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  • Shelley Dark

17. South Africa Planning

I've been dreaming of doing our South African trip all over again - I'd do it in a heart beat! Here's what I thought worked, whether I'd make any changes, and booking contact details for you. By the way, I don't have any connection with any of these companies.


Late August and early September was perfect.

The best time for game viewing in southern Africa is during the dry months of April to September. I'd prefer not to visit in the dead of winter as the days are so short and it could be very cold on the early morning and late afternoon game drives. That leaves April/May and August/September. I'm told both offer great game viewing.

At the end of the dry winter season, there are fewer water holes to drink at, and the vegetation is barest to allow for best visibility. So late August to early September seemed perfect for us, with lovely brisk mornings and evenings and plenty of baby animals.

Cape Town can be cold in August, but we were very lucky. (Times for other African countries may differ so if you're visiting those countries, best check times online).


You may remember this was our must-see list:

  • 2 game parks - we enjoyed having the trip book-ended by a game lodge visit at beginning and end

  • 1 tribal experience

  • Cape Town

  • Wine Lands

The Matabole hide at Mashatu at dawn

You can see how small the waterhole is, and how close we are to the animals as they come in to drink. Water is trickle-fed into the hole to keep it fresh. The hide is covered with logs to stop animals, particularly elephants, from walking on top.

Parks: Our favourite day of the whole trip was at dawn on the first day at the photographic hide at Mashatu - we'd only just clambered down the ladder into the spotlessly clean sunken container, were setting up our cameras and phones on tripods and beanbags, chatting away to each other, when the guinea fowl on the edge of the waterhole suddenly ran away. Something's coming! said Janet.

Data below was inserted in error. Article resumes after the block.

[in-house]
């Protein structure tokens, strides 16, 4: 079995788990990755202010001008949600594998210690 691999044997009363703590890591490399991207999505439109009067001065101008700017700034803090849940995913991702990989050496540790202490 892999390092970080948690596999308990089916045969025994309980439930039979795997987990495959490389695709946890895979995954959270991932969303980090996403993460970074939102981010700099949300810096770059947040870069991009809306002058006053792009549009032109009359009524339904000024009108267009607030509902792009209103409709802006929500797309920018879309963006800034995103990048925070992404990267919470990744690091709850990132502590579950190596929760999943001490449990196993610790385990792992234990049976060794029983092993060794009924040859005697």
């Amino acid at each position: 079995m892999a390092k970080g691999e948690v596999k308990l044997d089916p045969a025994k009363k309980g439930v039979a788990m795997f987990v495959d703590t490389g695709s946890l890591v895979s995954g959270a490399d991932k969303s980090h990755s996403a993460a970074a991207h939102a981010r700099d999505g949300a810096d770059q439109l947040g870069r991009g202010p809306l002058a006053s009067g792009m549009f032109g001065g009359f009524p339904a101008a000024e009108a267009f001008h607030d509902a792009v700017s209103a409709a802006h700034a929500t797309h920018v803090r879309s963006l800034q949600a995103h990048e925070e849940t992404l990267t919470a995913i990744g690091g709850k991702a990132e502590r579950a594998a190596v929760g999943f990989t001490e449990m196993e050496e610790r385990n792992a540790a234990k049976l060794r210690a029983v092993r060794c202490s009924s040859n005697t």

We scrambled to sit on our bar stools, cameras ready, as a herd of elephants with babies suddenly appeared silently, not two metres away from us to the right of the hide. We sucked in our breath in amazement as one by one the elephants lowered their trunks to the water. Then together! A visual symphony! Then a procession of other birds and animals from a jackal to wildebeest, impala and kudu.

It eclipsed our later game sightings from the vehicles at either reserve. I'd go to the Matabole hide at Mashatu again tomorrow. We didn't see so many animals the second day when it was less favourable with overcast with a chilly wind. But that's the luck of the draw.

This is Janet Kleyn, great company and an accomplished wild life photographer who accompanied us, with our driver Kayser who went to a higher spot once he dropped us, to keep an eye on things. There's a very nice camaraderie between staff at Mashatu.

We thoroughly enjoyed Sabi Sabi too and Zwa and Aaron's excellent guiding. But if I were to do another African trip, I'd choose a different second lodge, just for variety.

Make sure you do a bush walk as well - no matter what you see, it's quite an adrenalin rush!

We spent three days at each lodge, a perfect length of time.

Tribal experience: We loved Isibindi Lodge, but we made a very big detour to go there: flight Joburg to Durban, 4.5 hour drive to the lodge and 4.5 hour drive back again to Durban and then flight to Cape Town.

We saw at first-hand the joy and dignity of the local people despite their relative poverty, and we enjoyed the description of Zulu culture by the staff at the lodge. This was reinforced by our visit to the chief's house, the local primary school, and the very enthusiastic and athletic Zulu high-kick dancing at the lodge.